Bavarian Bounty – Slyrs, SILD, Aureum, Finch

Normally you would only hear about a whisky from me AFTER it has been tasted. However  with my recent jaunts to Munich, I’ve gathered a few German whiskies yet confess I know very little about the industry there…

What surprised me most in this recent Munich visit was just how many German brands putting out “single malts”. Even more remarkable to learn there are approx 23 distilleries producing some variation of “whisky”… No wonder I saw distilleries like “Stork”, St Kilian, Höhler, Hammerschmiede with The Glen Els as just a few vying for space with Slyrs.

So decided to do a little “Pre-Cursor” post to explore a bit more about the whiskies I did pick up… call it an appetizer before the tastings to come…

Slyrs is the best known Bavarian single malt. While the first whisky was distilled using stills from the traditional Lantenhammer distillery in 1999, by 2007 Slyrs whisky had a new home at a newly erected distillery in Neuhaus. From there I have sitting in my cupboard 3 whiskies:

What else did I pick up?

  • From Ziegler distillery, I picked the “basic” Aureum Single Malt 43% rather than their experiments maturing in Chestnut barrels, guitar wood in barrels, ex plum brandy or cognac barrels.
  • And from Finch, their Finch Classic 40% which is matured for 5-6 years in ex Bourbon then  wine casks.

We’ve had quite a few European whiskies over the years, here are a few German ones we’ve managed to sample:

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European Explorations – Germany’s DeCavo 46%

In my trip to Munich in November 2017, I happened upon a speciality spirit shop. As usual, a lively conversation about different whisky distilleries ensued. However I had a very specific quest – to try and find  something I could not buy anywhere else.

DeCavo fit the bill perfectly. Now the challenge is that the very thing that makes an unusual  whisky so interesting… also means further details can be elusive.

What I could find out is that DeCavo is from the Brandenburg specialty distillery based in Hagen with the name inspired by their practice of storing barrels in a cave (Dechenhöhle) for maturation… hence it is called “German cave whisky”…

That being said, it isn’t clear whether the bottle I acquired is a malt spirit or old enough to be called whisky. What can be misleading is you can have a “single malt” that is still a spirit i.e. under 3 years and hence not yet what those  in Scotland and Europe would call “whisky.”

Above all… what matters most to us is what did we think?

DeCavo Handcrafted Single Malt Batch 10, Cask 92 46%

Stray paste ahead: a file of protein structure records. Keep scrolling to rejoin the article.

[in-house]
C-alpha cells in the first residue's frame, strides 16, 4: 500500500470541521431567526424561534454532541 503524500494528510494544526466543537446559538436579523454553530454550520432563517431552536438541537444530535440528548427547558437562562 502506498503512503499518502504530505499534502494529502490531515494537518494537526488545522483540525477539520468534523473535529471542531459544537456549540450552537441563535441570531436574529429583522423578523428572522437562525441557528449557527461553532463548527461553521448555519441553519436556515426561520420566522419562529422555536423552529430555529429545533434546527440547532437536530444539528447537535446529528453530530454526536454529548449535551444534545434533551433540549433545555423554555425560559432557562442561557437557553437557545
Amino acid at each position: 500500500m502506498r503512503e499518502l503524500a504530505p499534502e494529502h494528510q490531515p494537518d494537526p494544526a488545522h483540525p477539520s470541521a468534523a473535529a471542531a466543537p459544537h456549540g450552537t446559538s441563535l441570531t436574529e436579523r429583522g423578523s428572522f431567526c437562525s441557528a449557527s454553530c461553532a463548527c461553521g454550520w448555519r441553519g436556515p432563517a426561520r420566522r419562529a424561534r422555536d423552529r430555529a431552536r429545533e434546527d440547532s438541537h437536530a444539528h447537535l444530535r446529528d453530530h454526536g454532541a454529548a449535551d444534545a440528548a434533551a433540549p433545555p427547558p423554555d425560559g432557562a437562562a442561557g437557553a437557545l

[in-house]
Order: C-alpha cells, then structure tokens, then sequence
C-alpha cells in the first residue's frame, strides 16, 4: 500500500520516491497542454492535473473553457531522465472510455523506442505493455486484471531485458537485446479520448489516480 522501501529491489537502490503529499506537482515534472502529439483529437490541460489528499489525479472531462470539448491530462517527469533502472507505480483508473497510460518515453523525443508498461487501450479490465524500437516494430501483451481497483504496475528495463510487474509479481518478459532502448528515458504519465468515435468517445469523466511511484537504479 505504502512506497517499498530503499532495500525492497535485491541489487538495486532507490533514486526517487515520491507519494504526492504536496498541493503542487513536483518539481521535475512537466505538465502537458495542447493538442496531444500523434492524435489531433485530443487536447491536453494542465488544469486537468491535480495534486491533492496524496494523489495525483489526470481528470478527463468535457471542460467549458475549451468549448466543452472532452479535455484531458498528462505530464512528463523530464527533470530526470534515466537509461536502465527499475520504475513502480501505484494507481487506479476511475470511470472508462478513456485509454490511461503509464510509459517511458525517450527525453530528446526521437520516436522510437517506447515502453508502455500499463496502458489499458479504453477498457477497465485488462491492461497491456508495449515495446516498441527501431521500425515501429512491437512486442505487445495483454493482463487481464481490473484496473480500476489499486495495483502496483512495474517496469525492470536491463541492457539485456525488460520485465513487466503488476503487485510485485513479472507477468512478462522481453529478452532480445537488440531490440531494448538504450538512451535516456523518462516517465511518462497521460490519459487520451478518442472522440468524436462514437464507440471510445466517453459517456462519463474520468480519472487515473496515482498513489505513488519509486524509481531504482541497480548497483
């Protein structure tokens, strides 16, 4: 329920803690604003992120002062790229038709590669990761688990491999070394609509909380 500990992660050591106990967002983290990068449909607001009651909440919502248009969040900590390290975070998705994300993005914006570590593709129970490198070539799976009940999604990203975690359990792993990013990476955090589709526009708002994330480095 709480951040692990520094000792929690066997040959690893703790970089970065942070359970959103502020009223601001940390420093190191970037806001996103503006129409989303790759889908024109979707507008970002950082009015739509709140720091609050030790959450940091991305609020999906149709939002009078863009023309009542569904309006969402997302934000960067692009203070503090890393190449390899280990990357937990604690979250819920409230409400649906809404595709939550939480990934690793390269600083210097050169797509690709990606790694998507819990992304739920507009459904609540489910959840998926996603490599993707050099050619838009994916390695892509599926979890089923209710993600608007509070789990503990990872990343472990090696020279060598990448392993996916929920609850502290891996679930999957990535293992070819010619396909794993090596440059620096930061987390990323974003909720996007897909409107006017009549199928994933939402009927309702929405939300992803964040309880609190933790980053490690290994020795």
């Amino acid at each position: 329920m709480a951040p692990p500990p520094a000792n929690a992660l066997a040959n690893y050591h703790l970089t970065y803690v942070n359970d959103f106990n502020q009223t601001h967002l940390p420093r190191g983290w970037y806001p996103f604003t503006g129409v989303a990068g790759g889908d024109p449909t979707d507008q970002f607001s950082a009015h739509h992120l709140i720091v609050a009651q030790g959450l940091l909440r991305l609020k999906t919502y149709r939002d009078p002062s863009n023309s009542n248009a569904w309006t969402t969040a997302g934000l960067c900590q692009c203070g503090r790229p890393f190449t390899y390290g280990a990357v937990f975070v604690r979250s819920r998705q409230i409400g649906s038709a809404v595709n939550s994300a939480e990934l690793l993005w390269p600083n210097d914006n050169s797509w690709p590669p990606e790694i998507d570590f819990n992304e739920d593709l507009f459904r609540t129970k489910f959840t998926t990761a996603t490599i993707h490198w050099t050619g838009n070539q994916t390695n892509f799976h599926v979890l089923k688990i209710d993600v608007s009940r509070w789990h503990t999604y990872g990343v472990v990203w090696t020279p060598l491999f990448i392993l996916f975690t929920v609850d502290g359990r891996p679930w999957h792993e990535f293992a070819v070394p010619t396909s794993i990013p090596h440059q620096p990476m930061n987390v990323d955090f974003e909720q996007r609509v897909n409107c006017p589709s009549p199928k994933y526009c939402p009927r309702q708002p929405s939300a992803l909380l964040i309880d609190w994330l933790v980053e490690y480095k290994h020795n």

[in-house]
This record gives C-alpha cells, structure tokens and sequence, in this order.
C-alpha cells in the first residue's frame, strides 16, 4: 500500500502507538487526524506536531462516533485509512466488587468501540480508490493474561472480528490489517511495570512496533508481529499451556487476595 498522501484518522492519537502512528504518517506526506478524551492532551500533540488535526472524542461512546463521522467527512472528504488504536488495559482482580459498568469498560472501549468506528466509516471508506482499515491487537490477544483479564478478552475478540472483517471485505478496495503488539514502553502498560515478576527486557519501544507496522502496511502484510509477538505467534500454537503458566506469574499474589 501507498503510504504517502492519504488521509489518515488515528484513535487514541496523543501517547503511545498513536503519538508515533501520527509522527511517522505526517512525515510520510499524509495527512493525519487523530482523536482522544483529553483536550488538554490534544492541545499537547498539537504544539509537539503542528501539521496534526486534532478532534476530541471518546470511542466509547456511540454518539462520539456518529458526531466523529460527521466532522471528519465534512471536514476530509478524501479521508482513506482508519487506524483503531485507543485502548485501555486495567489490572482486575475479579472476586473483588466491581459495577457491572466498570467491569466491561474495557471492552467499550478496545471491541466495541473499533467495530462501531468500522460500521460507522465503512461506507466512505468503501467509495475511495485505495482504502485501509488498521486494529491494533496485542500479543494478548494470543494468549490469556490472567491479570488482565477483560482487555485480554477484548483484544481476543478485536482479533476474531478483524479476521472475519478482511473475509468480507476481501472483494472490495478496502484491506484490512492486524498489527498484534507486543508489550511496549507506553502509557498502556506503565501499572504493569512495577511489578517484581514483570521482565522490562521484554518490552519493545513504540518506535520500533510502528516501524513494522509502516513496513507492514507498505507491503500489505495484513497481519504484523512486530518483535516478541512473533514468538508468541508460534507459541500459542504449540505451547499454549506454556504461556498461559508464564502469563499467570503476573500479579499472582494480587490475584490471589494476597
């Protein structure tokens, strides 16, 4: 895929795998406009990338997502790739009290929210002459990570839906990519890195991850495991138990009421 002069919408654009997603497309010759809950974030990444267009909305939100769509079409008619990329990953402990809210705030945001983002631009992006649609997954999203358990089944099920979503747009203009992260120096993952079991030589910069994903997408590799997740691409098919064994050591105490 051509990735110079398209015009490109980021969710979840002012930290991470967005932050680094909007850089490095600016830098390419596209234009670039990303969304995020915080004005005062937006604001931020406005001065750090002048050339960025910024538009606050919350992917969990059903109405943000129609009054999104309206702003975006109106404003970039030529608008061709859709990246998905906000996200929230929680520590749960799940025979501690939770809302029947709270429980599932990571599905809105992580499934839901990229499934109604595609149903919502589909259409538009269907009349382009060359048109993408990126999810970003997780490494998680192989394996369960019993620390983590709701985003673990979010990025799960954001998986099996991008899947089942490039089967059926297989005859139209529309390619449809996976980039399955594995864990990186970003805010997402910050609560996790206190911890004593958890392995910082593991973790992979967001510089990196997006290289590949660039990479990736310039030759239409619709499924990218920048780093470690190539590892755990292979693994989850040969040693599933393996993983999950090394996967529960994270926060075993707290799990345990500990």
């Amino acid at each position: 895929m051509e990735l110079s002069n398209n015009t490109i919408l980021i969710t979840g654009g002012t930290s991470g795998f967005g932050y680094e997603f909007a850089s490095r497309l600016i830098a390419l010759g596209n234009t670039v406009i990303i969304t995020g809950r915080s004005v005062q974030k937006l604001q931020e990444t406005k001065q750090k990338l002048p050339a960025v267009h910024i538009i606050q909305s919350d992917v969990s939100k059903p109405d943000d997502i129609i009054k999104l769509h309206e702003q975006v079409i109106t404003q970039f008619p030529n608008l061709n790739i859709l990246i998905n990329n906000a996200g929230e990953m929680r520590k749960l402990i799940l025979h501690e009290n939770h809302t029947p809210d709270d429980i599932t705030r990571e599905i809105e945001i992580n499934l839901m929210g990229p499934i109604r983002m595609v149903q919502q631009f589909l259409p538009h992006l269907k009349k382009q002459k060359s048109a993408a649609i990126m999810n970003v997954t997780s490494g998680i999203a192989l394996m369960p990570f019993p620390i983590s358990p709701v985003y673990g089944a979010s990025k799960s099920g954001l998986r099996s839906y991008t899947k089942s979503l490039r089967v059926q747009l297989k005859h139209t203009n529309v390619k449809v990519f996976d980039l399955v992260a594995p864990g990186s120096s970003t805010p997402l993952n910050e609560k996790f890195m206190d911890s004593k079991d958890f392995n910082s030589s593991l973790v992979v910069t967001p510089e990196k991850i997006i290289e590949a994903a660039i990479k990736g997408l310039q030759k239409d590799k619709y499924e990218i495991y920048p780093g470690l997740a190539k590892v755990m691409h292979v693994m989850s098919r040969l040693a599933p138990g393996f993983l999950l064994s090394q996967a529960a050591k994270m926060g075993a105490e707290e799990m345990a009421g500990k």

• Nose – Yum! Banana – to be more precise cooked and caramelized banana crepe, bubblegum, berries, banofee pie, cinnamon candy… after some time  unmistakable coconut like Malibu rum! Or that Hawaiian Tropic suntan lotion… Kept shifting into a bit of bay leaf, worm wood, vanilla… and even rum with Christmas pudding notes. Delicious nose!
  • Palate – Striped candy, toffee, wood, there was some substance here not just frothy sweet, almost like a quality liqueur, creamier on the palate with a lightly toasted element
  • Finish – Tight, hints of licorice
  • Water – Brings out the spice, reveals a musty slightly bitter finish

There was absolutely no doubt this was the surprise of the evening! And an absolute delight. I don’t think anyone imagined how much we would enjoy this German dram. It was truly exceedingly tasty and what an interesting inviting nose!

So I dug around to find out more and found out the following:

Jim Murray not only helped us fill the first barrel, but also tested our DeCavo Hand Crafted Single Malt and added it to the whiskey Bible. We are looking forward to an outstanding 91 out of 100 points. Together with an indication of the impressive quality of the distillate, which has already been ripened for several months, and the explanation that he can hardly wait to be able to rate it as whiskey in two years. He describes the taste of the DeCavo Hand Crafted Single Malt as a citrus-toning, attractive, oily, juicy, malty and “smacking delicious”. In addition, he points out that bottlings with such a high score fall into his personal category “brilliant”.

  • Color: light copper
  • Nose: milk chocolate, vanilla and caramel as with crème brûlée, nutty, dried fruit, some marzipan
  • Taste: Vanilla, caramel, nutty, dried apple, fresh pastries

This bottle was purchased at Wien Laden in Munich in November 2017.

My European Explorations with the Bombay Malt & Cigar gents included:

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European Explorations – Domaine des Hautes Glace, DeCavo, Swiss Highland, Gouden Carolus, Puni

Over the last few years, I’ve had a few opportunities to explore European whiskies… so much so that I created a separate page devoted just for whiskies with European origins.

I will also admit that the novelty factor is often higher than the quality factor. Hence I knew I was taking a gamble with this particular quartet – acquired over a few years for the Bombay Malt & Cigar gentlemen.

What did we try?

And just because I happened to have an open bottle, I shared a snifter of Bretagne’s Buckwheat whisky Eddu Silver 40%. It was quickly quaffed, pronounced like calvados and we moved on to the main event!

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